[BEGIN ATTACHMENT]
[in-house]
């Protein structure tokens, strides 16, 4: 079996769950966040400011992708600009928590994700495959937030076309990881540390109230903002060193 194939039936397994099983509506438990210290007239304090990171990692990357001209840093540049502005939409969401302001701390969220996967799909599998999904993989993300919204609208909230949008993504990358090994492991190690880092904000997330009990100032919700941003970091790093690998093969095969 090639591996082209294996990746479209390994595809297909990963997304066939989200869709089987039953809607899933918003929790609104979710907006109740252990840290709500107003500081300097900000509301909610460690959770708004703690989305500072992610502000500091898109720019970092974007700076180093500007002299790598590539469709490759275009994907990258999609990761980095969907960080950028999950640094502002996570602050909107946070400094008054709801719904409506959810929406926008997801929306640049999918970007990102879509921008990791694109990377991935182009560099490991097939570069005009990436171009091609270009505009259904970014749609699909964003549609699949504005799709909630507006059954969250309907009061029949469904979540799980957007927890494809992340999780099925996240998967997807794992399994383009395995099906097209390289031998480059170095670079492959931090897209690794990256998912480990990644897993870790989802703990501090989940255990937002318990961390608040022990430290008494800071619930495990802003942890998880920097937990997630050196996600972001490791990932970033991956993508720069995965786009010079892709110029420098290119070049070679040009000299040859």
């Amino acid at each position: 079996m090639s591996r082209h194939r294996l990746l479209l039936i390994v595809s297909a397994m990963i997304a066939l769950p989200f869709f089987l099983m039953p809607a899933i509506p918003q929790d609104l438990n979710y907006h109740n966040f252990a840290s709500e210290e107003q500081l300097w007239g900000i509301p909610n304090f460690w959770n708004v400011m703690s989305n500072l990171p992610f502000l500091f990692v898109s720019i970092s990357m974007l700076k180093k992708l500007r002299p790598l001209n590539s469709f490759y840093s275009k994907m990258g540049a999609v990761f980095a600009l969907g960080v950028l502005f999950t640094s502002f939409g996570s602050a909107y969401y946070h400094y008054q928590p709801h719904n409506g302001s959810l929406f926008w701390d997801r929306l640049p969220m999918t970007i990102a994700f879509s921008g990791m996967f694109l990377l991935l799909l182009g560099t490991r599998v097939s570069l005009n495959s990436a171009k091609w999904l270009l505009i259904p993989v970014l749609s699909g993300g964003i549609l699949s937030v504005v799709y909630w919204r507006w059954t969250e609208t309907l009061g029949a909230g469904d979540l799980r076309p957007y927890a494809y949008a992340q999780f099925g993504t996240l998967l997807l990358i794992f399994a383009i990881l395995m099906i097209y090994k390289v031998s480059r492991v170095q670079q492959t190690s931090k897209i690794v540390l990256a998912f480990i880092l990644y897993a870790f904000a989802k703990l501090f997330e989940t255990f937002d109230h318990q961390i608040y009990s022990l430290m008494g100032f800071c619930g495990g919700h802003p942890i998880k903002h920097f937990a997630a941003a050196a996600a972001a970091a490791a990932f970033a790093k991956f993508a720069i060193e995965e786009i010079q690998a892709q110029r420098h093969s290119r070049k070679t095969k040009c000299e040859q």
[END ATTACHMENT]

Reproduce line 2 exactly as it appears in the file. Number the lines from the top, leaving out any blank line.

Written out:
């Protein structure tokens, strides 16, 4: 079996769950966040400011992708600009928590994700495959937030076309990881540390109230903002060193 194939039936397994099983509506438990210290007239304090990171990692990357001209840093540049502005939409969401302001701390969220996967799909599998999904993989993300919204609208909230949008993504990358090994492991190690880092904000997330009990100032919700941003970091790093690998093969095969 090639591996082209294996990746479209390994595809297909990963997304066939989200869709089987039953809607899933918003929790609104979710907006109740252990840290709500107003500081300097900000509301909610460690959770708004703690989305500072992610502000500091898109720019970092974007700076180093500007002299790598590539469709490759275009994907990258999609990761980095969907960080950028999950640094502002996570602050909107946070400094008054709801719904409506959810929406926008997801929306640049999918970007990102879509921008990791694109990377991935182009560099490991097939570069005009990436171009091609270009505009259904970014749609699909964003549609699949504005799709909630507006059954969250309907009061029949469904979540799980957007927890494809992340999780099925996240998967997807794992399994383009395995099906097209390289031998480059170095670079492959931090897209690794990256998912480990990644897993870790989802703990501090989940255990937002318990961390608040022990430290008494800071619930495990802003942890998880920097937990997630050196996600972001490791990932970033991956993508720069995965786009010079892709110029420098290119070049070679040009000299040859």